Why it matters: The comment shows how DOE is positioning itself at a time when many critics from various quarters say the potential aid is unneeded and accuse the administration of grafting a new post-facto rationale onto their longstanding goal of saving coal plants.
Flashback: Axios' Amy Harder looked at the national security debate around the grid here.
Dig deeper: Walker discusses his office's work on security and assessing vulnerabilities more broadly.
"We’re not only looking at coal, nuclear generation, we’re looking at all generation and we’re looking at how the grid comes together which is why my team has been focused on developing the North American resiliency model which is focused on understanding and highlighting the interdependencies of the different systems," he said.
Axios intern Henrietta Reily reports ... The U.S. took a back seat in pursuing renewable energy goals through federal policy after announcing plans to pull out of the Paris Climate Agreement last year, but a survey published by the nonprofit American Council on Renewable Energy (ACORE) found that confidence in the sector remains high among investors.
Where it stands: Surveying financial firms that make up a third of annual renewable energy investments nationwide, ACORE found that two-thirds plan to increase their investments in U.S. renewables by 5% or more in 2018 when compared to 2017.
Yes, but: The same survey shows that various policy and market changes — such as expanded state-based renewables standards, easing siting and permitting procedures, carbon pricing and tax credits for energy storage — could drive much more growth.
What's next: ACORE is using the survey's results to launch a new campaign to spur investment in renewable energy and grid modernization technologies — with a target of $1 trillion in private sector investments by 2030.
"The evidence is (and we see this in our membership growth) that more financial institutions see renewables as a good asset class because they have been shown to provide steady and predictable returns."— Greg Wetstone, CEO and president, ACORE
The details: The group's members include major banks, tech companies, renewable energy developers and trade groups.
Axios' Andrew Freedman reports ... May was the fourth-warmest such month on record, according to NASA, NOAA and the Japan Meteorological Agency. In addition, NASA found that spring in the Northern Hemisphere was the third-warmest such period on record, since instrument records began in 1880.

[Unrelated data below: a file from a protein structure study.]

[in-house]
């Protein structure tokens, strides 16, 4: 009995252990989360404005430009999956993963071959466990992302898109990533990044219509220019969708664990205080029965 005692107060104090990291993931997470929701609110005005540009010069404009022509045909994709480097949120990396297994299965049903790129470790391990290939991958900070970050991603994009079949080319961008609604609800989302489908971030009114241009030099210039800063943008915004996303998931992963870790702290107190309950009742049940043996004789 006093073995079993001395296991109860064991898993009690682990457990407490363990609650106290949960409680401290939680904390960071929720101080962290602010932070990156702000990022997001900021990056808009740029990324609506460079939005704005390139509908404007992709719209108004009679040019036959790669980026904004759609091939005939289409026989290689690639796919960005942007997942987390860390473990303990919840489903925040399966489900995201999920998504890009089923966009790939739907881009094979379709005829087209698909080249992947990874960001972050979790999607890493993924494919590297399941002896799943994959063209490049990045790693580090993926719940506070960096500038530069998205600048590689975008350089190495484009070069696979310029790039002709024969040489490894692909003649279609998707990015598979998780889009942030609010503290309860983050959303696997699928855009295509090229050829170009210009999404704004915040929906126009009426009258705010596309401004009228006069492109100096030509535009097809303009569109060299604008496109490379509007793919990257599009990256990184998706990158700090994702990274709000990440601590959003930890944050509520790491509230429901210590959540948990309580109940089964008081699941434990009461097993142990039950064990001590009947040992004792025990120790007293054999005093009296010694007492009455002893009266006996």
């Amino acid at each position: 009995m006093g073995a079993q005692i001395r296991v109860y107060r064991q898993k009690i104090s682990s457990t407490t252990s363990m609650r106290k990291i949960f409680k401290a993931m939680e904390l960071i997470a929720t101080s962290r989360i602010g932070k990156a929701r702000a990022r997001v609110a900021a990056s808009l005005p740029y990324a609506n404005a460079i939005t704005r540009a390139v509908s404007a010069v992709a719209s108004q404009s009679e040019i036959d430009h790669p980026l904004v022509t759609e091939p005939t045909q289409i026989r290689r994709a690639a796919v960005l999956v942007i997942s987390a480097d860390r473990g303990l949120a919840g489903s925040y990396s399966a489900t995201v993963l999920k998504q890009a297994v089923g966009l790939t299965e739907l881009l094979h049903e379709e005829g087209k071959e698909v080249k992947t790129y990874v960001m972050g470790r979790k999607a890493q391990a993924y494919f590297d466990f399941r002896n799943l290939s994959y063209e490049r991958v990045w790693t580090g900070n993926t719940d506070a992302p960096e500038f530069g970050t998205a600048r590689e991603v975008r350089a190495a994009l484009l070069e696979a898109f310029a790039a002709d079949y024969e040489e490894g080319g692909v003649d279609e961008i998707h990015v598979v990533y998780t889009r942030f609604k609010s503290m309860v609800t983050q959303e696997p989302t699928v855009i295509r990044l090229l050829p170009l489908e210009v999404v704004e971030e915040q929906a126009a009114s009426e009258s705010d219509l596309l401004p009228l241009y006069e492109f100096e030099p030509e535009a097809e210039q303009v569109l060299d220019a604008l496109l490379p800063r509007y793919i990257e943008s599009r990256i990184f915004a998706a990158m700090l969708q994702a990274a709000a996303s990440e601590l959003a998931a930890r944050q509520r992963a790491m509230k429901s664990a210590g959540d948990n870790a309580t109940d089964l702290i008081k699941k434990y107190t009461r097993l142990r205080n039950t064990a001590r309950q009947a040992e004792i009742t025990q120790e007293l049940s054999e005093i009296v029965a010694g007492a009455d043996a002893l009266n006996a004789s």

Why this matters: The monthly temperature data is another piece in the broader picture of a changing climate, with month after month, and year after year, showing an increasing trend. Using NOAA's data, May was the 401st straight month to be warmer-than-average globally.
Stepping back: Per the Financial Times, U.K. officials appear to be softening plans to ban sales of fossil fuel-powered vehicles in 2040 by phrasing it as a more aspirational target.
Joining forces: Over in our Expert Voices section, Maggie Teliska of Caldwell Intellectual Property explores an initiative by GM and Honda to co-develop next-generation battery systems.
3.35 million: That's the number of barrels per day that the Energy Information Administration expects will be produced in the Permian basin region next month, according to their latest monthly estimate.
Why it matters: The 73,000 bpd rise over this month and the overall figure serve as an important barometer of the region's ongoing boom.
The big picture: The Permian is the fastest-growing shale formation but not the only one where production is rising. Overall, EIA estimates that major shale basins will be producing over 7.3 million bpd next month.
Yes, but: Here's an esoteric but relevant detail (h/t to Paul Dial). Starting with yesterday's monthly shale snapshot, EIA is putting this on the landing page for the data: "Productivity estimates may overstate actual production which could be limited by logistical constraints."
Speaking of the Permian: A note from the consultancy IHS Markit says ExxonMobil, Chevron and Shell will together need to spend almost $30 billion through 2020 to hit their production growth targets.
Go deeper: The Houston Chronicle explores the report.